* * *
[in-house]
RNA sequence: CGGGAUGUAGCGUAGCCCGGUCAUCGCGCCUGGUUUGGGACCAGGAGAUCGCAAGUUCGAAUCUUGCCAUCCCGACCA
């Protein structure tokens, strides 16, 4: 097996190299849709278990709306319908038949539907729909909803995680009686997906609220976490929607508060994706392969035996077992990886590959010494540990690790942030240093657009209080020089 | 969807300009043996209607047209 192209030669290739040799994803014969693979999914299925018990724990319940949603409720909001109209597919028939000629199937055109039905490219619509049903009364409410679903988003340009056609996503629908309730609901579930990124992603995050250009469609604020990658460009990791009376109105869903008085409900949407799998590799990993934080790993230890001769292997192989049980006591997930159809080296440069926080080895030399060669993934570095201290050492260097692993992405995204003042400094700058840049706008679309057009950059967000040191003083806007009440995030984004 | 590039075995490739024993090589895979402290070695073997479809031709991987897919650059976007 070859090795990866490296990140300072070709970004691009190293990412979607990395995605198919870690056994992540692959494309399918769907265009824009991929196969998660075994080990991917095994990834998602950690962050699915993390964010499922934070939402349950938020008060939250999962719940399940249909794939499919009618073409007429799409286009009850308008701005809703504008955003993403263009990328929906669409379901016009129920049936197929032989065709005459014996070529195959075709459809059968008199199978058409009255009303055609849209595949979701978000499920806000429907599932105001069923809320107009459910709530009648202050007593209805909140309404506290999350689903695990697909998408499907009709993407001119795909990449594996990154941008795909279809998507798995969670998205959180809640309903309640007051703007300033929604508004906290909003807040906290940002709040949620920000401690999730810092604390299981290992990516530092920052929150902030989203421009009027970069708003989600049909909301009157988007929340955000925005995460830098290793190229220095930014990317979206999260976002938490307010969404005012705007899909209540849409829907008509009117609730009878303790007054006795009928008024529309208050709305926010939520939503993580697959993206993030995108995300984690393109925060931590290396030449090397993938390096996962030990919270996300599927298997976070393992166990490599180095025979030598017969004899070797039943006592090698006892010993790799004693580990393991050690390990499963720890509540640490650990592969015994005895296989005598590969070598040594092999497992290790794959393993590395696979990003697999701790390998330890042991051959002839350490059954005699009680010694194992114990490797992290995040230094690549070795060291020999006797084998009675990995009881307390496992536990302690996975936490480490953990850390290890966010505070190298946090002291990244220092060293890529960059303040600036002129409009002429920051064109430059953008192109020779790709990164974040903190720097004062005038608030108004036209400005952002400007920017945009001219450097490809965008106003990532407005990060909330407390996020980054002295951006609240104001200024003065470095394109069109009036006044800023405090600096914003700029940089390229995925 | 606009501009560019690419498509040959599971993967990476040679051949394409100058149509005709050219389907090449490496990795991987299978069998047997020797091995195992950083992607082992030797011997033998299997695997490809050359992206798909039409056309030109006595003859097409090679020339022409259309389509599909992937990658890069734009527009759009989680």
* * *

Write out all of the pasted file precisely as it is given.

[in-house]
RNA sequence: CGGGAUGUAGCGUAGCCCGGUCAUCGCGCCUGGUUUGGGACCAGGAGAUCGCAAGUUCGAAUCUUGCCAUCCCGACCA
């Protein structure tokens, strides 16, 4: 097996190299849709278990709306319908038949539907729909909803995680009686997906609220976490929607508060994706392969035996077992990886590959010494540990690790942030240093657009209080020089 | 969807300009043996209607047209 192209030669290739040799994803014969693979999914299925018990724990319940949603409720909001109209597919028939000629199937055109039905490219619509049903009364409410679903988003340009056609996503629908309730609901579930990124992603995050250009469609604020990658460009990791009376109105869903008085409900949407799998590799990993934080790993230890001769292997192989049980006591997930159809080296440069926080080895030399060669993934570095201290050492260097692993992405995204003042400094700058840049706008679309057009950059967000040191003083806007009440995030984004 | 590039075995490739024993090589895979402290070695073997479809031709991987897919650059976007 070859090795990866490296990140300072070709970004691009190293990412979607990395995605198919870690056994992540692959494309399918769907265009824009991929196969998660075994080990991917095994990834998602950690962050699915993390964010499922934070939402349950938020008060939250999962719940399940249909794939499919009618073409007429799409286009009850308008701005809703504008955003993403263009990328929906669409379901016009129920049936197929032989065709005459014996070529195959075709459809059968008199199978058409009255009303055609849209595949979701978000499920806000429907599932105001069923809320107009459910709530009648202050007593209805909140309404506290999350689903695990697909998408499907009709993407001119795909990449594996990154941008795909279809998507798995969670998205959180809640309903309640007051703007300033929604508004906290909003807040906290940002709040949620920000401690999730810092604390299981290992990516530092920052929150902030989203421009009027970069708003989600049909909301009157988007929340955000925005995460830098290793190229220095930014990317979206999260976002938490307010969404005012705007899909209540849409829907008509009117609730009878303790007054006795009928008024529309208050709305926010939520939503993580697959993206993030995108995300984690393109925060931590290396030449090397993938390096996962030990919270996300599927298997976070393992166990490599180095025979030598017969004899070797039943006592090698006892010993790799004693580990393991050690390990499963720890509540640490650990592969015994005895296989005598590969070598040594092999497992290790794959393993590395696979990003697999701790390998330890042991051959002839350490059954005699009680010694194992114990490797992290995040230094690549070795060291020999006797084998009675990995009881307390496992536990302690996975936490480490953990850390290890966010505070190298946090002291990244220092060293890529960059303040600036002129409009002429920051064109430059953008192109020779790709990164974040903190720097004062005038608030108004036209400005952002400007920017945009001219450097490809965008106003990532407005990060909330407390996020980054002295951006609240104001200024003065470095394109069109009036006044800023405090600096914003700029940089390229995925 | 606009501009560019690419498509040959599971993967990476040679051949394409100058149509005709050219389907090449490496990795991987299978069998047997020797091995195992950083992607082992030797011997033998299997695997490809050359992206798909039409056309030109006595003859097409090679020339022409259309389509599909992937990658890069734009527009759009989680």